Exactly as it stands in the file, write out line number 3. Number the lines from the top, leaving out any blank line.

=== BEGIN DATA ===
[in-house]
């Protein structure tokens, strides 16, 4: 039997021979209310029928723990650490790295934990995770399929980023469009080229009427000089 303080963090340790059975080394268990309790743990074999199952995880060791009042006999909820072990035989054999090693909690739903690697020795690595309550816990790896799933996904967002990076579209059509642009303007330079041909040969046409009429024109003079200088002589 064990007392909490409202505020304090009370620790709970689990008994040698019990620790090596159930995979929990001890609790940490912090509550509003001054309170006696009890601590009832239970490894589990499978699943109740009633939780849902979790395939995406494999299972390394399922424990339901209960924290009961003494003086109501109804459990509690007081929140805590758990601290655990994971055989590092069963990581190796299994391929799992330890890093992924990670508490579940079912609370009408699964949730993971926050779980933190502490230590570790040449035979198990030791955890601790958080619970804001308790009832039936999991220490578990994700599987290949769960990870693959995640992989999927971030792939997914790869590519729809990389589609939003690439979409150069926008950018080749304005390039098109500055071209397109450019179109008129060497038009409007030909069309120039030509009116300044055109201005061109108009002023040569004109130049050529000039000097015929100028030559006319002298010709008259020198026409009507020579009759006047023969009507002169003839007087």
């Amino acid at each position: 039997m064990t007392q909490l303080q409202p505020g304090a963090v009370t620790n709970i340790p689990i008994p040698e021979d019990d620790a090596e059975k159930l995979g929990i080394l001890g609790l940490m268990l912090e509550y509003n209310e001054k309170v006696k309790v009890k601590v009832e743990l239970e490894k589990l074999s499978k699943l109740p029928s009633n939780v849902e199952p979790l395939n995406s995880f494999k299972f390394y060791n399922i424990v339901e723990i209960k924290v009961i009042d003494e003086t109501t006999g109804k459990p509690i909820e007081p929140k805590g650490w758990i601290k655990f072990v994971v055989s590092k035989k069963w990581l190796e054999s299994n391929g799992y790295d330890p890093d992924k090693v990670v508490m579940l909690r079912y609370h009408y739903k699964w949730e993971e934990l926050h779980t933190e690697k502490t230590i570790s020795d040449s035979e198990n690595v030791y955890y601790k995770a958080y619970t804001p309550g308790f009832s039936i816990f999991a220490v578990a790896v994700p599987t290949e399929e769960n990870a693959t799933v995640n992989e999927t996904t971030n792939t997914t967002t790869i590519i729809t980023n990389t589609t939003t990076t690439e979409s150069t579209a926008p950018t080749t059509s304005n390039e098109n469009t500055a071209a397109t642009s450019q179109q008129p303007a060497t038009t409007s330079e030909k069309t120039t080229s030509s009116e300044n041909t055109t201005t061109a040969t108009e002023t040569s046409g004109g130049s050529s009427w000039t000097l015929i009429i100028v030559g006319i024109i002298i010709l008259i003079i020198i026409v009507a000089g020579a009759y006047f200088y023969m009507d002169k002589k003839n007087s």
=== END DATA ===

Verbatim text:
């Amino acid at each position: 039997m064990t007392q909490l303080q409202p505020g304090a963090v009370t620790n709970i340790p689990i008994p040698e021979d019990d620790a090596e059975k159930l995979g929990i080394l001890g609790l940490m268990l912090e509550y509003n209310e001054k309170v006696k309790v009890k601590v009832e743990l239970e490894k589990l074999s499978k699943l109740p029928s009633n939780v849902e199952p979790l395939n995406s995880f494999k299972f390394y060791n399922i424990v339901e723990i209960k924290v009961i009042d003494e003086t109501t006999g109804k459990p509690i909820e007081p929140k805590g650490w758990i601290k655990f072990v994971v055989s590092k035989k069963w990581l190796e054999s299994n391929g799992y790295d330890p890093d992924k090693v990670v508490m579940l909690r079912y609370h009408y739903k699964w949730e993971e934990l926050h779980t933190e690697k502490t230590i570790s020795d040449s035979e198990n690595v030791y955890y601790k995770a958080y619970t804001p309550g308790f009832s039936i816990f999991a220490v578990a790896v994700p599987t290949e399929e769960n990870a693959t799933v995640n992989e999927t996904t971030n792939t997914t967002t790869i590519i729809t980023n990389t589609t939003t990076t690439e979409s150069t579209a926008p950018t080749t059509s304005n390039e098109n469009t500055a071209a397109t642009s450019q179109q008129p303007a060497t038009t409007s330079e030909k069309t120039t080229s030509s009116e300044n041909t055109t201005t061109a040969t108009e002023t040569s046409g004109g130049s050529s009427w000039t000097l015929i009429i100028v030559g006319i024109i002298i010709l008259i003079i020198i026409v009507a000089g020579a009759y006047f200088y023969m009507d002169k002589k003839n007087s």